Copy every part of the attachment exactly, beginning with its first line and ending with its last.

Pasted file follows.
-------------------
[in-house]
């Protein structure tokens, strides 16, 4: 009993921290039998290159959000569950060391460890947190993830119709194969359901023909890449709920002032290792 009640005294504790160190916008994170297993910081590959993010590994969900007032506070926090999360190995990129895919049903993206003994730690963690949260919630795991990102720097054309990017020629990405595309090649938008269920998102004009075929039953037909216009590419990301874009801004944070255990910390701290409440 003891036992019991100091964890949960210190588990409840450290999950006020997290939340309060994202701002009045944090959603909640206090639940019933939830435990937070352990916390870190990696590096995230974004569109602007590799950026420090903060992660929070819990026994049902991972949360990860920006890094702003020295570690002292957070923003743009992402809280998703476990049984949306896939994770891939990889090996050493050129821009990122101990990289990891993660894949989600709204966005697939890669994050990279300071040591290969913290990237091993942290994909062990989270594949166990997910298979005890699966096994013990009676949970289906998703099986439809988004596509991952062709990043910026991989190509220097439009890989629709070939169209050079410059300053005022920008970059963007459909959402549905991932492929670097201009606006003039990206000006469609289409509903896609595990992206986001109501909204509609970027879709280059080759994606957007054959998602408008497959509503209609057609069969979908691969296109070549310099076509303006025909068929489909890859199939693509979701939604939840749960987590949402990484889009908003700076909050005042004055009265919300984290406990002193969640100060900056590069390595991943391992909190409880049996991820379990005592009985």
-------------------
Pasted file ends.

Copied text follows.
[in-house]
């Protein structure tokens, strides 16, 4: 009993921290039998290159959000569950060391460890947190993830119709194969359901023909890449709920002032290792 009640005294504790160190916008994170297993910081590959993010590994969900007032506070926090999360190995990129895919049903993206003994730690963690949260919630795991990102720097054309990017020629990405595309090649938008269920998102004009075929039953037909216009590419990301874009801004944070255990910390701290409440 003891036992019991100091964890949960210190588990409840450290999950006020997290939340309060994202701002009045944090959603909640206090639940019933939830435990937070352990916390870190990696590096995230974004569109602007590799950026420090903060992660929070819990026994049902991972949360990860920006890094702003020295570690002292957070923003743009992402809280998703476990049984949306896939994770891939990889090996050493050129821009990122101990990289990891993660894949989600709204966005697939890669994050990279300071040591290969913290990237091993942290994909062990989270594949166990997910298979005890699966096994013990009676949970289906998703099986439809988004596509991952062709990043910026991989190509220097439009890989629709070939169209050079410059300053005022920008970059963007459909959402549905991932492929670097201009606006003039990206000006469609289409509903896609595990992206986001109501909204509609970027879709280059080759994606957007054959998602408008497959509503209609057609069969979908691969296109070549310099076509303006025909068929489909890859199939693509979701939604939840749960987590949402990484889009908003700076909050005042004055009265919300984290406990002193969640100060900056590069390595991943391992909190409880049996991820379990005592009985």